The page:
The looks adorned by the lady swing across the spectrum of avant-garde fashion. She had never ceased to reinvent herself and often pushed the boundaries of artistic expression by her V-neck hem slit evening gowns or her infamous Boho looks. This post is a tribute to some of the most foresighted, coming of age and classical fashion statements of the woman that charmed the 70s and cemented her position in the pop culture.

  1. The Boho Chick

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Dubbed as her first block-burster hit, Hare Rama Hare Krishna (1971) paved the way for Zeenat’s towering success. What began as a role received by fluke, later unraveled into a timeless performance that got her the Filmfare Award for Best Supporting Actress, and most importantly, her perennial place in the pop culture.

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Playing the role of a girl separated from her family who subsequently slips into drug addiction, the character of Janice was unconventional for her period but beheld potential for a memorable performance. And for the visionary as she was, she delivered, and delivered with utmost excellence.

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2. The Girl with a Guitar 

When Zeenat Aman held a guitar to belt out a soothing lullaby for her lover in Yaadon Ki Baraat (The caravan of memories), she gave us a melody of a generation. The climatic progression of the music with the innocent smile decorating her face, Chura Liya Hai (Now that you’ve stolen my heart) is the musical beauty of the highest order. Apart form its melodious supremacy, it was this long white gown that etched Zeenat Aman in every man’s heart for years to come. Complementing that look with a choker necklace, she added one more feather to her overtly decorated hat of fashion laurels.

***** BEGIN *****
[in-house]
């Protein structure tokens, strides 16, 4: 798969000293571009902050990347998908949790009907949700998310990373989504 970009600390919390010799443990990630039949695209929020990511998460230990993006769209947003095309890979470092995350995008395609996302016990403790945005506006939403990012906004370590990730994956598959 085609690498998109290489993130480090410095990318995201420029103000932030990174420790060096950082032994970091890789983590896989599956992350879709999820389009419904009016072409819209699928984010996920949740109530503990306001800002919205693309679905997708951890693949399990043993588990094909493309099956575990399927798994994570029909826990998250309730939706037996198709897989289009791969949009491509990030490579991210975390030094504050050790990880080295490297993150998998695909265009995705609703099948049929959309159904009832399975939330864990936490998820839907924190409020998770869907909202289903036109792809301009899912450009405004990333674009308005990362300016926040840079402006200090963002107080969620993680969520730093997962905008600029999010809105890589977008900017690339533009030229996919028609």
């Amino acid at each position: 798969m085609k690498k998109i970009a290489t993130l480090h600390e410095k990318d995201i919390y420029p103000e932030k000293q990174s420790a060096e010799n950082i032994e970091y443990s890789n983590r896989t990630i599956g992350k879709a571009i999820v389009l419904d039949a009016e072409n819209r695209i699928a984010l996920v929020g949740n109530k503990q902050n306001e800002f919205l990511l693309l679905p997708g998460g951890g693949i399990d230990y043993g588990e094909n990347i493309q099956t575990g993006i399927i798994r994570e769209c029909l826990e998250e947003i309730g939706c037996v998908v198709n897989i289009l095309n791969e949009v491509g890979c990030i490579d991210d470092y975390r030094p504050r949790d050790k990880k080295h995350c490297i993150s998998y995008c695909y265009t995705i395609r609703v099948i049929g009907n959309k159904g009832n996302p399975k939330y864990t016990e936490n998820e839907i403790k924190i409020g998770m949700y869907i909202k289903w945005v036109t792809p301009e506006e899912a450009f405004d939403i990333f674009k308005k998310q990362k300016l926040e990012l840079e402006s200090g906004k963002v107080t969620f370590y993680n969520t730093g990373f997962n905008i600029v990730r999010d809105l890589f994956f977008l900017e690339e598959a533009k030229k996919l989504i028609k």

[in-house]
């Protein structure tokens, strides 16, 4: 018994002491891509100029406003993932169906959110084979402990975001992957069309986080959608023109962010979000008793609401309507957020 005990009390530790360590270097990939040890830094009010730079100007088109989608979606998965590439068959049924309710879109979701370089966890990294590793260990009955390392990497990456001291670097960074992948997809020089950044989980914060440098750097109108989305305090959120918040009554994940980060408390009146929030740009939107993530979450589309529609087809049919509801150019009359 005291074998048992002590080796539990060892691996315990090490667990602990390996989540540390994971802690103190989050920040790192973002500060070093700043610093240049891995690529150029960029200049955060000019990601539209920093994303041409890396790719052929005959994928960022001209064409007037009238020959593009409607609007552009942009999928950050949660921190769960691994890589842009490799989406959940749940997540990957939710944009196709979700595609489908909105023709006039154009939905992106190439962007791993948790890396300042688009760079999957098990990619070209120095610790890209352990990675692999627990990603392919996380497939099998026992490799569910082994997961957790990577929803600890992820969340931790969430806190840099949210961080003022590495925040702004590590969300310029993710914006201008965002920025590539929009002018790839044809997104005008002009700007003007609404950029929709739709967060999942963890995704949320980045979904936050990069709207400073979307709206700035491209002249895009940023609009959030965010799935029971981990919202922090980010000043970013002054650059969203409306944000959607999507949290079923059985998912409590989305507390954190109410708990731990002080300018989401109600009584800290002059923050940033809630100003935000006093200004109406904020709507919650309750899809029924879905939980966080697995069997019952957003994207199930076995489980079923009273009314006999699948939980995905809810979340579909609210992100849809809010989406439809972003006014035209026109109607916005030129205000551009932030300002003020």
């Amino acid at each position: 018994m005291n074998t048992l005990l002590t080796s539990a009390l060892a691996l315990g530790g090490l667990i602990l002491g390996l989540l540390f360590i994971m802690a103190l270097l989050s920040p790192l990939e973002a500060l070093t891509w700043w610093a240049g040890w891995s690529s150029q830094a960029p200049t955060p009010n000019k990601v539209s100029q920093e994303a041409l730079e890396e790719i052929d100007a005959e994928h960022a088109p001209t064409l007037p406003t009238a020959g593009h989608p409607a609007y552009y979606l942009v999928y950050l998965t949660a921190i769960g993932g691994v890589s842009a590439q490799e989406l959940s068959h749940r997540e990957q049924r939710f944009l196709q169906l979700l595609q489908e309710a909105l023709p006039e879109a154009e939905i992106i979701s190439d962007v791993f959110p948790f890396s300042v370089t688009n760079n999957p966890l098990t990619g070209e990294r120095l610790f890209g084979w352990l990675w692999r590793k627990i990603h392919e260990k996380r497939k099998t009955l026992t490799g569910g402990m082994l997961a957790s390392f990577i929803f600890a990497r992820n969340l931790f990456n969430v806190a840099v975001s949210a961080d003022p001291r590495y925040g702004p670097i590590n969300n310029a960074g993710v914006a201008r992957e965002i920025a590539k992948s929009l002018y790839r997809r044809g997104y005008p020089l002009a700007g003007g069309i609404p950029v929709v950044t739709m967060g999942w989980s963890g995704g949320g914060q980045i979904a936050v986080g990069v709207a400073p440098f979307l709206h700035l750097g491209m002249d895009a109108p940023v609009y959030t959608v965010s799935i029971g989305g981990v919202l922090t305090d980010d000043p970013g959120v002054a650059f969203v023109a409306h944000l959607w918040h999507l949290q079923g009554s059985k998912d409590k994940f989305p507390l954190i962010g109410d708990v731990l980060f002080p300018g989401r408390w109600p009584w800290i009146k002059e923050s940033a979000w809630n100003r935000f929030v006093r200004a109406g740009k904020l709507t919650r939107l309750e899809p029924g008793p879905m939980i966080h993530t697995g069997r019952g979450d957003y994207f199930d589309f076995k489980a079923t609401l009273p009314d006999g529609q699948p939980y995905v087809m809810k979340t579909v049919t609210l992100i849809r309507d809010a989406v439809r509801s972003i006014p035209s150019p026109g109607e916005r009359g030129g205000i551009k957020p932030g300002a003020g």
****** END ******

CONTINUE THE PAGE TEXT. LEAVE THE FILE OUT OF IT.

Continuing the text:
3. The Femme Fatale 

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Although, every song of Zeenat Aman has been a masterpiece in its own right, there is one song that not only concreted her as a superstar but also reflected her ideas of empowerment through sexual liberation. In Laila Main Laila (Laila, I’m Laila), a song that has been subsequently covered by a dozen singers and actresses, Zeenat Aman unleashes her femme fatale and explodes into the space where she adheres to no boundaries, rising above the artificial constructions of gender roles.

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In Aap Jaisa Koi (Someone Like You) and Don, she takes her seduction to next level and amalgamates it with her impeccable acting skills to deliver the critically acclaimed performances as a cabaret dancer and a villain respectively.

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Zeenat Aman had metamorphosed into a multi faceted performer who freed herself from the fear of being judged for her decisions. She pushed the limits of visual representation in Hindi cinema and became an icon for all the actresses that followed. Apart from her mounting commercial successes, she was critically well received for her depiction of a rape victim in Insaaf Ka Taraazu (The Scales of Justice). She was translated as a visionary, an artistic maverick, and a farsighted actress for her coming of age role of a cheerful hooker in Manoranjan (Entertainment). With more than half a ton movies on her name, Zeenat Aman was and will always be the first and the most beloved diva  of Hindi cinema.